New Business? Do you need a Business Plan?
Jul 19, 2017
So you’ve got a new business idea. You’re keen to burst onto the scene.
However, as with most things in life, preparation is everything. And writing a business plan is the best way of really focusing on what you’ve got to offer. It’s the vital first step that every entrepreneur – however experienced - should take. It forces you to get to the heart of your concept; to spell out very precisely what your proposed business is about, how it will work, what it needs, and how it will perform and grow.
Although it’s not mandatory, having a well-drafted plan, shows that you mean business. If you’re looking to encourage others to join you, or if you need investment or a loan, this will be essential. And it’s really important from a legal perspective, too. One of the major decisions to be made long before you launch your business is about its structure. Will you be a sole trader, a limited company, a partnership? Each of these entities is unique, and you should take specific advice on the best option for you. Your solicitor will want to know about the ins and outs of the business you’ll be running, your existing situation, your plans for growth, your income forecasts, your objectives.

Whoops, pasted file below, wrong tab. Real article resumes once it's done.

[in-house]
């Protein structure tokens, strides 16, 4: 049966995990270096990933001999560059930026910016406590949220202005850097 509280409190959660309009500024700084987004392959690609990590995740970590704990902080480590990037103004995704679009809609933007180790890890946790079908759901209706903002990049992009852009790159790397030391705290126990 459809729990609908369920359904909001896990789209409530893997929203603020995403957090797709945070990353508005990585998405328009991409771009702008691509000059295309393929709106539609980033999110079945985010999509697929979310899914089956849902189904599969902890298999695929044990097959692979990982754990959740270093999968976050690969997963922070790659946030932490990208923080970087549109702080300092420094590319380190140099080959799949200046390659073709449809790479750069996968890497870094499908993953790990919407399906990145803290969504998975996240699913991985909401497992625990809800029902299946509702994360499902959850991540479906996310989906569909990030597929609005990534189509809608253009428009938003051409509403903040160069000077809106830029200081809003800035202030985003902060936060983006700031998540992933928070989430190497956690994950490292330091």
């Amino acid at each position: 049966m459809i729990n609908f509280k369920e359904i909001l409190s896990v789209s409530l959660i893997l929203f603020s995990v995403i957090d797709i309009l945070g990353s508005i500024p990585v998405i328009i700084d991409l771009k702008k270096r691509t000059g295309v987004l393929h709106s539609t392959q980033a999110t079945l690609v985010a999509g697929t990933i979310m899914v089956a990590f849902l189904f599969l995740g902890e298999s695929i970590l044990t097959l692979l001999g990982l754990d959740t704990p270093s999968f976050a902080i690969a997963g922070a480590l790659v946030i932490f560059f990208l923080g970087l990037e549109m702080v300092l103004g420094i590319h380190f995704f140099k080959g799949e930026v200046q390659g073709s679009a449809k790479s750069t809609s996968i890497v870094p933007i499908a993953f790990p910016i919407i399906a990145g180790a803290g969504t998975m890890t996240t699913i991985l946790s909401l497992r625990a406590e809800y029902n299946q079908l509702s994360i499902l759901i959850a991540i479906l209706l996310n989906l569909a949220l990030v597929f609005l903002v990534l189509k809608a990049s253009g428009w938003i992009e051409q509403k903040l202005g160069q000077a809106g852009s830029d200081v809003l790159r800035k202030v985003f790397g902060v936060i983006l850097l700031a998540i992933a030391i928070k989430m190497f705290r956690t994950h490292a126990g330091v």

There are other legal points to consider. Your business plan should cover the way in which you will interact with and manage creditors and debtors, for example. It should also cover regulatory issues, including those around any qualifications and licences.
It should also take account of any restrictions on your ability to work within the sector, area, and with clients or former colleagues. If you are setting up the business after having been employed, it’s really important that you check your employment contract for any restrictive covenants. These are a way of protecting an employer by limiting a departing employee’s ability to work for competitors, to entice colleagues away, to deal with clients for a certain period of time. In practice there are significant restrictions that can be put on a person’s post-employment freedom, and while not all will be enforceable, good legal advice on yours will help you put in place a strategy – set out in your business plan - that ensures you stay within the law.
However advanced your plans are for your new business, a good corporate and commercial lawyer will add real value to the process. From helping draft your business plan, to fine-tuning one you’ve already prepared, it’s support that every start-up should call on.
Contact our Business team today on 01264 353411, email: firstname.lastname@example.org or through our no obligation enquiry form which you will find and can complete, online and we will be happy to assist you.
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